San Mateo, Calif. — Citing studies indicating that nearly 33% of the 47 million uninsured in America are eligible for government-sponsored health insurance but aren't signed up, the Foundation for Health Coverage Education (FHCE) has captured, on a single Web site database, more than 144 government-sponsored programs to help people in need of health coverage.
Combined with the service capabilities of the nonprofit's 24/7 live U.S. Uninsured Help Line, the goal is to add Internet support in an effort to reduce the bureaucratic steps needed to apply for government-paid health coverage, according to the San Mateo, Calif.-based organization. The move to an Internet-based application process is an effort to help solve a serious problem that experts believe factors into why such a high percentage of the country's uninsured are not availing themselves of the current government assistance programs.
"In Los Angeles County, for example, it usually requires two scheduled appointments at a social services agency, and the time and ability of an applicant to answer a 100-question document as a first step to getting enrolled in California's Medi-Cal program," says Phil Lebherz, founder and executive director of FHCE. "This arduous process in addition to possible transportation issues and literacy challenges keep thousands of people from enrolling."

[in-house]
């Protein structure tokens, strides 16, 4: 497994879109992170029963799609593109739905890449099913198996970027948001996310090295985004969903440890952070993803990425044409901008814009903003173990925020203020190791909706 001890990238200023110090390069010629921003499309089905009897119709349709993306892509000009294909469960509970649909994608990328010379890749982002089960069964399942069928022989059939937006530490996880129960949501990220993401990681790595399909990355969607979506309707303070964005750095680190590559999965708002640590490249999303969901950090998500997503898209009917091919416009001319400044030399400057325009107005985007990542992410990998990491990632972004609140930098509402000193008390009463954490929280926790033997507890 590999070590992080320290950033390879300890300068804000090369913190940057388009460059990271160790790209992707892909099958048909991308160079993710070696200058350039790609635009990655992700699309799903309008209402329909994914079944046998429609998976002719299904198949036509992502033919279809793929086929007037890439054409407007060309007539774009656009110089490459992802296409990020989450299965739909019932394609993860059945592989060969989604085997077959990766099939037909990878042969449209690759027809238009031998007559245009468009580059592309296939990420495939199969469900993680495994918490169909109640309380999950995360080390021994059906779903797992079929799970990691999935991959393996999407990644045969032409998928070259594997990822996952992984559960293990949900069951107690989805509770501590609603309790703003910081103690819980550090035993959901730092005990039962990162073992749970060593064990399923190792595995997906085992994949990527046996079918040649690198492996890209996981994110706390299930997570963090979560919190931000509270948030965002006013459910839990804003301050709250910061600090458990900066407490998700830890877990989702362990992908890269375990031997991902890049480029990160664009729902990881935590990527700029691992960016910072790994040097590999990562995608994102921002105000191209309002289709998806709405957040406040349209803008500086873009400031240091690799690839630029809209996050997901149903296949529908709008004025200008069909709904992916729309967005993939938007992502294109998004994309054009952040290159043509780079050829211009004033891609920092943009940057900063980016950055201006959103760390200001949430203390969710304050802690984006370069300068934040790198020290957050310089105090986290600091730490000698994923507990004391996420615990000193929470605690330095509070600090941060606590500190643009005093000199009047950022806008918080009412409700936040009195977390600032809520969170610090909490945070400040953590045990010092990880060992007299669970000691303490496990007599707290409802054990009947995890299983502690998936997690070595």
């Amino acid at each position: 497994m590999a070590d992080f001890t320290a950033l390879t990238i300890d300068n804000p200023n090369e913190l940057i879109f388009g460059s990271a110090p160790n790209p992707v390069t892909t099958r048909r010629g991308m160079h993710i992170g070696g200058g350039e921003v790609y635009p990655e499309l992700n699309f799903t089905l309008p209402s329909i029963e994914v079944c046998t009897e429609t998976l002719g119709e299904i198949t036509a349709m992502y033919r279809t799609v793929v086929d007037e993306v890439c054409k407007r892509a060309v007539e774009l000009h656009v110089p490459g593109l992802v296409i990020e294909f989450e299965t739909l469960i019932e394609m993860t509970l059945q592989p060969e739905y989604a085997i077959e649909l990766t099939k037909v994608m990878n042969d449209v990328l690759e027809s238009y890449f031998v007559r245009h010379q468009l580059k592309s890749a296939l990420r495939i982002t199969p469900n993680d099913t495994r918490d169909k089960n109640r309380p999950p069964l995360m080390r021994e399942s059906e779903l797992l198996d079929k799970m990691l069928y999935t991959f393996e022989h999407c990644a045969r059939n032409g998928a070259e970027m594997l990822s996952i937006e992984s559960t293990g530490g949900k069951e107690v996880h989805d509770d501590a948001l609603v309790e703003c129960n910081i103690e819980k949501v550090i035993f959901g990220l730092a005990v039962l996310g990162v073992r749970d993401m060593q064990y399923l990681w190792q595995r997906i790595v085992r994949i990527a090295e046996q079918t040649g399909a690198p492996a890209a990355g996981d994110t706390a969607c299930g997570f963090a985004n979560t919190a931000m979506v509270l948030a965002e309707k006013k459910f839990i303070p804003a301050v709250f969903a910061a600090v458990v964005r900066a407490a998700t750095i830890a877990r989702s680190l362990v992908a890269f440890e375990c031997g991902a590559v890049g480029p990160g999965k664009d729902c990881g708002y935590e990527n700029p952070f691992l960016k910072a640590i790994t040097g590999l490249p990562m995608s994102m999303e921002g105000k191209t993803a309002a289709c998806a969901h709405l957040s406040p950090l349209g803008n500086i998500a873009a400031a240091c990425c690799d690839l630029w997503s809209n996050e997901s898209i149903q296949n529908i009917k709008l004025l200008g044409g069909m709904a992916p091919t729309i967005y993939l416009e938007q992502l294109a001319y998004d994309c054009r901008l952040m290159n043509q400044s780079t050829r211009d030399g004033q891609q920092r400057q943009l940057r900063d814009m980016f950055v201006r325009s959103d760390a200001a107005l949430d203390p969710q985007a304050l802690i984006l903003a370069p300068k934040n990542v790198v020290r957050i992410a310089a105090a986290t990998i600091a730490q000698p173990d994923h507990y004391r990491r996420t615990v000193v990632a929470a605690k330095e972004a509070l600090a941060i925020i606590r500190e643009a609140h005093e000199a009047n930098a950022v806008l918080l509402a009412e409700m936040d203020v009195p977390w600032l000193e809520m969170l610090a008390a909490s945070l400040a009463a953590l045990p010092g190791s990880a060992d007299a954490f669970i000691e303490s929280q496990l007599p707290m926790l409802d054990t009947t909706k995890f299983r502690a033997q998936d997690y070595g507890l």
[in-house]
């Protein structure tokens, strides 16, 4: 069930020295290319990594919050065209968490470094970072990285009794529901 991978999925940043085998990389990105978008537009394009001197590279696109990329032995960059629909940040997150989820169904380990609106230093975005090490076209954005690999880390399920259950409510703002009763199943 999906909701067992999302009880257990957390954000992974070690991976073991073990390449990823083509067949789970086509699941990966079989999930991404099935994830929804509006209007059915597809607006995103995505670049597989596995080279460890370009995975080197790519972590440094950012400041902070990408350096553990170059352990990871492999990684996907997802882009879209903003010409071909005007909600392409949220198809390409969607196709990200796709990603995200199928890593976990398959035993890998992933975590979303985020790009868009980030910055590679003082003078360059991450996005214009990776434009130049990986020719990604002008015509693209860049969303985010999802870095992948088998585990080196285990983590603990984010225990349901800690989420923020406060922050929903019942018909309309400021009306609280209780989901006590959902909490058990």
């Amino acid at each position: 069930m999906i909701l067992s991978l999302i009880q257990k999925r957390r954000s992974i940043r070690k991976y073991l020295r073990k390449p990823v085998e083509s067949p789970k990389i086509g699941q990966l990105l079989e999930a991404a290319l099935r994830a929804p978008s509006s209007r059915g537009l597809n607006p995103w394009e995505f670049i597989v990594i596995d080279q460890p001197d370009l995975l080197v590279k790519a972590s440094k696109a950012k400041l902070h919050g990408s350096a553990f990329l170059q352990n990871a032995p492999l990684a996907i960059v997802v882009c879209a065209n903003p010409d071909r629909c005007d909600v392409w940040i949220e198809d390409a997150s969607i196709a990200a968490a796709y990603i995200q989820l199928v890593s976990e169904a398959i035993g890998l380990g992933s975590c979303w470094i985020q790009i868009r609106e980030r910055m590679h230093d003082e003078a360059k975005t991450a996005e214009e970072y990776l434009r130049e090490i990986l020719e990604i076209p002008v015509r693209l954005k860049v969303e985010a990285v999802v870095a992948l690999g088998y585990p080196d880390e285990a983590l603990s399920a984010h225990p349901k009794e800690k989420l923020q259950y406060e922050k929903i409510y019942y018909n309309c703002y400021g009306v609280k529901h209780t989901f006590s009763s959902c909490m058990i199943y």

Web site visitors can first take the simple 5-Question Eligibility Quiz online or phone the U.S. Uninsured Help Line. The U.S. Uninsured Help Line, initially launched in 2006, is intended to help the estimated 6.8 million uninsured Californians get coverage.
The help line may be frequented more if legislation that will require Californians to obtain health insurance is passed. Many states have tried to implement mandatory health insurance initiatives. Massachusetts succeeded in April 2006. California is trying again.
ABX1 1, backed by Gov. Arnold Schwarzenegger and Assembly Speaker Fabian Nunez, requires that consumers prove they have private health insurance but does not limit what insurers can charge for coverage. The bill is scheduled for a vote in the Senate Health Committee on Jan. 23, 2008.
Controversy has surrounded this bill. On Jan. 16, 2008, Speaker Fabian Nunez directed the California Highway Patrol to prevent an uninsured patient who traveled 3,000 miles to speak out against mandatory insurance from telling his story in the Capitol rotunda Wednesday, according to Santa Monica, Calif.-based Foundation for Taxpayer and Consumer Rights (FTCR).
Ron Norton, a Massachusetts consumer who cannot afford to buy health insurance under his home-state law requiring all residents to purchase private insurance policies or face financial penalties, flew out for a hearing that was cancelled, then was prevented by Nunez from speaking inside the Capitol to press, according to FTCR. Consumer advocates accompanying Norton, and releasing poll results critical of Nunez's mandatory health purchase plan, were told they were being reported for a misdemeanor for talking to the press inside the Capitol.
CHP officers said they had been notified of the news conference, and directed to act by the Speaker's office.
Sources: The Foundation for Health Coverage Education, The Foundation for Taxpayer and Consumer Rights
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